Taste the North Karnataka Cuisine

When you are in North Karnataka, you must not miss tasting the authentic North Karnataka cuisine – Jolada Rotti Oota. Jolas rotti is a kind of flatbread made from Jowar flour, which doesn’t involve any fat/oils. Jolad rotti is the most common yet compulsory needed food meal item of North Karnataka people.

Eat outside the Banashankari Temple

Banashankari Amma temple, which is 5 KM distant from Badami, is another sacred Hindu temple one must visit. And this is the birthplace of the goddess Banashankari as per stories. Outside the Banashankari temple Badami, many aged ladies (ajji or amma) serve homemade fresh Jolad Rotti meals. They serve freshly made Jolad rotti with homemade thick curd, chutney, and sprouts. It will be a memorable lunch on the banks of Banashankari Honda.

Visit Archeological Museum

Near Cave temples Badami, there is Archeological Museum, which has many stone formation-related articulates, historical inscriptions, rock carvings, and many interesting facts about Chalukya Dynasty.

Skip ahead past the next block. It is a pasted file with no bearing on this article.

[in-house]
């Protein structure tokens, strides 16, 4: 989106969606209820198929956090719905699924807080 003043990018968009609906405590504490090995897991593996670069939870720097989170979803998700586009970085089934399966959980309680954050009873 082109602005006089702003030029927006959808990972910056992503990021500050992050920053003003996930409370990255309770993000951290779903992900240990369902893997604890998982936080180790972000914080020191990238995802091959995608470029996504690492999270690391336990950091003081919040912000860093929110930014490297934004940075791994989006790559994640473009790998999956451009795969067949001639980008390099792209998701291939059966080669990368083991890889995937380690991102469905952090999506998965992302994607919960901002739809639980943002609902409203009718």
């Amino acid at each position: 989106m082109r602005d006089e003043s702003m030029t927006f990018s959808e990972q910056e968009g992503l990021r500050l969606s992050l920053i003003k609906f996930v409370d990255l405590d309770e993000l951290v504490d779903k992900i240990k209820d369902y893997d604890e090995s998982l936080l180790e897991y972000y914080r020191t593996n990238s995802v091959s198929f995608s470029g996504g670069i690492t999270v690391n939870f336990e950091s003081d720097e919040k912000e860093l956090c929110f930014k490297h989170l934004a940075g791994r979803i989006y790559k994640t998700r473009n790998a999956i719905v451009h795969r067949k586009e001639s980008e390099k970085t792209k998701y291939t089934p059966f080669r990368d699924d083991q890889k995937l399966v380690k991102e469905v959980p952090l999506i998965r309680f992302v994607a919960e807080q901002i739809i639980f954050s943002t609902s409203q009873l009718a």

Badami Rock climbing

Due to the mountain cliffs and various Cave temples, rock climbing is another interesting thing in Badami.

FRom Badami Cave temples - Cave 3

How to reach Badami Cave Temples?

Badami Cave Temples has a very good connection to Badami, situated at 1KM from the main city bus stop. Badami a small town in the Bagalkot District of Karnataka state. The nearest airports to Badami city are Belagavi airport (130 Km away) and Hubli Airport (110 Km away). Badami has very good bus and trains connectivity from almost all Karnataka and Bangalore cities. It has a railway station too.

What are the Badami Cave Temples’ visit hours?